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New Delhi, Nov 23 (IANS) Faced with 39 lakh pending cases, Supreme Court Chief Justice P. Sathasivam Saturday inaugurated a day-long National Lok Adalat. For the first time, cases are being taken up simultaneously all over the country for settlement.
Organised by the National Legal Services Authority (NALSA) and the Supreme Court Legal Services Committee, the Lok Adalats are taking place in the Supreme Court, 24 high courts and all the district courts and taluka-level courts of the country.
Inaugurating the National Lok Adalat, Chief Justice Sathasivam said that the main object of the adalat was to ensure speedy justice to litigants and make sure that there were no further appeals. He described the resolution of disputes through the Lok Adalat as cost-effective, providing also easy access to justice.
The cases that will be settled Saturday include motor-accident claims, matrimonial disputes, labour disputes, cheque bounce cases, bank recovery cases, civil suits and traffic challans.
The chief justice urged the presiding judges to ensure that parties to the settlement of the cases are not intimidated or compromised while arriving at a settlement. He cautioned that Lok Adalats should not be allowed to be used by unscrupulous elements, who defraud people.
Of the 39 lakh cases that are being take up by different Lok Adalats all over the country Saturday, 7,94,484 are in Madhya Pradesh, 5,66,102 in Maharashtra, and about four lakh cases each in Uttar Pradesh and Tamil Nadu.
Three lakh cases are being decided in Delhi, of which 273,000 relate to dud cheques.
Justice G.S. Singhvi, who had initiated the move for the convening of the National Lok Adalat, said: “Lok Adalats or mediation is one of the most powerful instruments in speedy justice, which conforms to the goals of the preamble of the constitution.”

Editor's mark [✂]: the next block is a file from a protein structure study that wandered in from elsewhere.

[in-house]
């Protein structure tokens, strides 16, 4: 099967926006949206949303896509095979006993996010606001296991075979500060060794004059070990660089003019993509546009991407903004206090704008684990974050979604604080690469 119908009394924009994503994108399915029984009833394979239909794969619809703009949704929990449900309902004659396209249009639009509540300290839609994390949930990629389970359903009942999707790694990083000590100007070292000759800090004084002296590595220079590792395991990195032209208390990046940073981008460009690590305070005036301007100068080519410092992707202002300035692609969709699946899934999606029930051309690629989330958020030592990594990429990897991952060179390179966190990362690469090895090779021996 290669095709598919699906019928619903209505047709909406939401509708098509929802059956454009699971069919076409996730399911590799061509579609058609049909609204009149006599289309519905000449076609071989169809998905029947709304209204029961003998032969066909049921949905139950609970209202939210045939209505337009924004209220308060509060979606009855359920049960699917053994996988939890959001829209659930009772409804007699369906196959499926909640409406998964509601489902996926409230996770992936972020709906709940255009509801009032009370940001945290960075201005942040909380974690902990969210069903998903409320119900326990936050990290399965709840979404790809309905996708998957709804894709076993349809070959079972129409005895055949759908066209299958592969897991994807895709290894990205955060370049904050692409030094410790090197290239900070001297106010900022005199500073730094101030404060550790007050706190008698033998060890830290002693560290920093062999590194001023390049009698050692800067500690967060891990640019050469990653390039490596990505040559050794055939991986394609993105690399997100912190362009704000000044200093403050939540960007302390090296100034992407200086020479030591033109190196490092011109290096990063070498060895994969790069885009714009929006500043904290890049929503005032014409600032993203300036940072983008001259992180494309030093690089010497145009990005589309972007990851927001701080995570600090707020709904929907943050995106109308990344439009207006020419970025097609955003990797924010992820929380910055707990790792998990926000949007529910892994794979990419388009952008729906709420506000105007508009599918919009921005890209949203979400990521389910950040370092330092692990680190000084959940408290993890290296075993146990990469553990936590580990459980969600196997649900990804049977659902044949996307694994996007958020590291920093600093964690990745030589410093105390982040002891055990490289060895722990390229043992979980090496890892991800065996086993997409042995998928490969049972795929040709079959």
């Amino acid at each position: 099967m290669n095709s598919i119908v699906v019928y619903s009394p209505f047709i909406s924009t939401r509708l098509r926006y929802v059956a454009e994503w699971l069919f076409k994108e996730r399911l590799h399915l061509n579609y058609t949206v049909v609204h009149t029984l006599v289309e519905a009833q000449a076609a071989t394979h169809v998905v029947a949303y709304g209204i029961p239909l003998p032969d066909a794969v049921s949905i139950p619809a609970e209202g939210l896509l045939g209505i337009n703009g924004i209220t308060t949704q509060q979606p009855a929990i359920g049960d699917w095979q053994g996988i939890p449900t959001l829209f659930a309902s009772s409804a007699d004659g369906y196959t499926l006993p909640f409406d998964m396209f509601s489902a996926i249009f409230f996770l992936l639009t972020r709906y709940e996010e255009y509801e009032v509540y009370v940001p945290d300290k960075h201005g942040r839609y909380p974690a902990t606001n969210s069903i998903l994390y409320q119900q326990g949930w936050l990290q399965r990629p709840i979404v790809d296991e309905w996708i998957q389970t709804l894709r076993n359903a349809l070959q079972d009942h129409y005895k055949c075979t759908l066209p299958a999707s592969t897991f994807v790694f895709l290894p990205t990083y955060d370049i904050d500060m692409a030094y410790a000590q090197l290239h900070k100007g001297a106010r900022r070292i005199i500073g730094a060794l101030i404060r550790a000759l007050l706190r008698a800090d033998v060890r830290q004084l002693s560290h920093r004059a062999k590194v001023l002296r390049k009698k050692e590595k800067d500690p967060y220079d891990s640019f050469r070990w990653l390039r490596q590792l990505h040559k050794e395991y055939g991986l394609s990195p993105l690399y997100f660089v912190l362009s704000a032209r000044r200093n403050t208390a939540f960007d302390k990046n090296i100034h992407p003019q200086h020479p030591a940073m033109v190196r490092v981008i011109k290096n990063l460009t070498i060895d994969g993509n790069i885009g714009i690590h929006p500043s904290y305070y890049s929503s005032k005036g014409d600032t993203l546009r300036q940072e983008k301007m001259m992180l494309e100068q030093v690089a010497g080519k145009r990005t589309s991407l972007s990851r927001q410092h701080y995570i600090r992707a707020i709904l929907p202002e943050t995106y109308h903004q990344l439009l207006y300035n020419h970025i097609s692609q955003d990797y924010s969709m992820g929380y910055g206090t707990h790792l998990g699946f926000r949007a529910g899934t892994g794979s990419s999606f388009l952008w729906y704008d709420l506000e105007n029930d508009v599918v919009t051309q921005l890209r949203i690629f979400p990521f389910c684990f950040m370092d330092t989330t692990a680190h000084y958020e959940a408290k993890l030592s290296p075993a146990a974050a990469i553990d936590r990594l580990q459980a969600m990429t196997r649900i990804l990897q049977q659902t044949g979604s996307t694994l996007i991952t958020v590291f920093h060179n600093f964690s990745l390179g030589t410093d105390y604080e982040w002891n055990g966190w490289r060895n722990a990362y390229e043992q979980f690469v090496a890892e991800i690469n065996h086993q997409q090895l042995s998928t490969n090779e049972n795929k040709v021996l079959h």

Justice Singhvi, who took over as executive chairman of NALSA in September, has also expressed the need for nurturing awareness of the benefits of amicable resolution of disputes through forums like Lok Adalats or mediation.
Justice Singhvi is hopeful that about 20 lakh cases would be settled Saturday.
Pointing to the need for efficient justice delivery, Justice Singhvi said the award of enhanced insurance compensation or settlement of a matrimonial dispute after a litigation spanning a decade or more is meaningless. He wondered what the value of the money was, if enhanced compensation was decided after 15 years.
Justice Singhvi favoured early resolution of matrimonial disputes either way, so that people could start their lives afresh.
Justice A.K.Patnaik, chairman of the Supreme Court Legal Services Authority, said the poor litigants who cannot afford lengthy and expensive litigation could get relief in Lok Adalats.
However, he said that Lok Adalats were not popular with litigants before the Supreme Court. He said that was because issues before the apex court are contentious, and perhaps those who have come right up to the top court can afford the cost of litigation.
R.S.Gujral, secretary in the department of expenditure, said that the ratio of judges per million population in India, compared to developed countries, was very poor, and needed improvment.
He said it was clear that the number of courts and judges needed to be increased. Gujral said mutual settlement of cases was the only way to reduce the pendency of cases. Gujral is a member of NALSA.